cette table les lettres francaises, comme, aux fetes de la
Revolution francaise, la citoyenne Momore representait la
deesse Raison sans etre deesse ni specialement raisonnable.

Cette idee me met a l'aise, et je ne vous chicanerai pas trop
sur le choix de votre symbole. Je me dis que peut etre il ne
vous a pas deplu de faire asseoir a votre table un Francais
qui a la faiblesse d'ecrire (" seul le silence est grand," a dit un
poete philosophe) et d'aimer le merite, que vous estimez fort,
de ne jamais deguiser sa pensee.

II y a dans ce genie anglais, dont vous avez recu le flambeau
et le tendez tout ardent a la generation future, une continuite
de choses fortes qui etonne et qui force l'admiration. Par
sa gravite, unie a une parfaite bonhomie, par l'heureux
melange d'idealisme sublime et de realisme qui le composent,
par son patient effort pour la justice, par son energie virile
et sa Constance vertueuse, on peut dire qu'il est un perpetuel
hommage a la liberte et a la dignite humaines. II a conquis
l'estime du monde entier et ne fut nulle part mieux compris ni
mieux estime qu'en France. Vos institutions, vos mceurs
publiques servirent d'exemple et d'ideal a la France du i8me
siecle, a la France de Montesquieu et de Voltaire — et cella-la
est la grande, la vraie. Votre Shakespeare a renouvele notre
inspiration poetique. Notre regime parlementaire est sorti
du votre — et c'est ne pas votre faute si nous ne le pratiquons
pas toujours de maniere parfaite.

Je vois ici, et c'est votre honneur et le mien, des homines
qui different grandement entre eux en croyances, en senti-
ments, et en idees, mais qui ont en commun la droiture,

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PAST AND PRESENT EFFORTS

l'energie, cette robustesse britannique qui leur donnent un
air de famille et les tiennent unis par des liens tres forts.
Tout est energie en vous, l'esprit et le caractere. Ce n'est pas
par hasard que les ecrivains anglais comme Thomas de
Quincey ont bien parle du peuple romain ; ce n'est pas par
hasard que Kipling a ecrit de belles pages sur la Rome
Imperiale ; c'est parce qu'il y a quelque parente entre la genie
de Rome et le genie anglais. Le peuple romain aimait la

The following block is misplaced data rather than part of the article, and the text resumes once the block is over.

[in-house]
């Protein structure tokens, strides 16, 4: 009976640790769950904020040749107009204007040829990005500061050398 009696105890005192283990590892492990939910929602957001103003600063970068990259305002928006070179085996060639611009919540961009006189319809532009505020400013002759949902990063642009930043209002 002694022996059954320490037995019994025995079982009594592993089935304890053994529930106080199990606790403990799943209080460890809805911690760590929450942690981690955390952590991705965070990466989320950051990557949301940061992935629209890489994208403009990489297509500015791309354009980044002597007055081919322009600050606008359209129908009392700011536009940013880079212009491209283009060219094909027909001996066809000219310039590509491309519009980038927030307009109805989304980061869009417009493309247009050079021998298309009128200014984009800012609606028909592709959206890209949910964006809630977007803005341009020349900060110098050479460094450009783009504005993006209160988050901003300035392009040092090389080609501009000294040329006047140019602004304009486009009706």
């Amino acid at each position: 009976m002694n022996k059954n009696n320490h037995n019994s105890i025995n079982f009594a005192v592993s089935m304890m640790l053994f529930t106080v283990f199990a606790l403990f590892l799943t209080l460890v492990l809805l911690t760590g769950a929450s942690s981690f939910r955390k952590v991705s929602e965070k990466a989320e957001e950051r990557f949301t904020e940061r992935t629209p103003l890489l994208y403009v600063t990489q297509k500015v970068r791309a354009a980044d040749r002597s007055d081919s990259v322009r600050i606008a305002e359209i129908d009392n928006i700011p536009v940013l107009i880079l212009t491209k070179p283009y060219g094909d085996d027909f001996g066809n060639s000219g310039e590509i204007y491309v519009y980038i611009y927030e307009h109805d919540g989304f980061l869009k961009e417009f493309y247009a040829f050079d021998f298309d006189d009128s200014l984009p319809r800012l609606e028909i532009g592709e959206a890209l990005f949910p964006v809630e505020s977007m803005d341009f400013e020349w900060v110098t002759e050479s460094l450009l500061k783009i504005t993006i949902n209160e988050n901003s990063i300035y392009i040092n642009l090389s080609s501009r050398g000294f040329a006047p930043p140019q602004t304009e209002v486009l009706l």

justice et pensait etablir des lois equitables et une paix
auguste sur la terre conquise.

II ne s'agit plus de conquerir le monde, mais de le pacifier.
Travaillez, travaillons de concert a la paix du monde. En
parlant ainsi, je ne crois pas etre sorti du cadre des propos
de table : cette table est grande comme le monde !

Ce banquet etait encore dans le chaos original quand Sir
Thomas Barclay, President du Comite d'Organisation,
a souffle sur ce chaos son esprit d'amitie pour la France et
d' entente pour la paix du monde ; encourage par ce noble
ami de la France, dont le nom est egalement illustre et cher
des deux cotes du Detroit, j'acclame en terminant Pamitie de
l'Angleterre et de la France en vue de la paix universelle.
*****

It is by this constant cultivation of the spirit of
friendship between the two countries that it will be
made to sink into the souls of the two nations.



Excellent work in the same direction has been done
by the "Entente Cordiale Society" with which the
names of my late friend W. H. Sands and that of his
sympathetic and indefatigable widow are identified.
Under the chairmanship of Mr. Barton Kent it shows
an activity in London which compares well with the
excellent work which is being done in Scotland by
the Franco-Scottish Society. It was founded by
Sir Roper Parkington about the same time as the
Franco-Scottish Society.

Nor should I forget to mention the English branches
of the Alliance Francaise under the chairmanship of

3°3



THIRTY YEARS

Professor Salmon of Reading, that energetic institu-
tion which fulfils so admirably its task of promoting
French intellectual influence throughout the world,
nor that offshoot of the Alliance, the Franco-British
Alliance for the reciprocal promotion of a similar
influence, founded by Mile. Irma Dreyfus who in
Paris manages to keep up a constant round of
interesting Anglo-French social functions.

All these undertakings deserve well of the two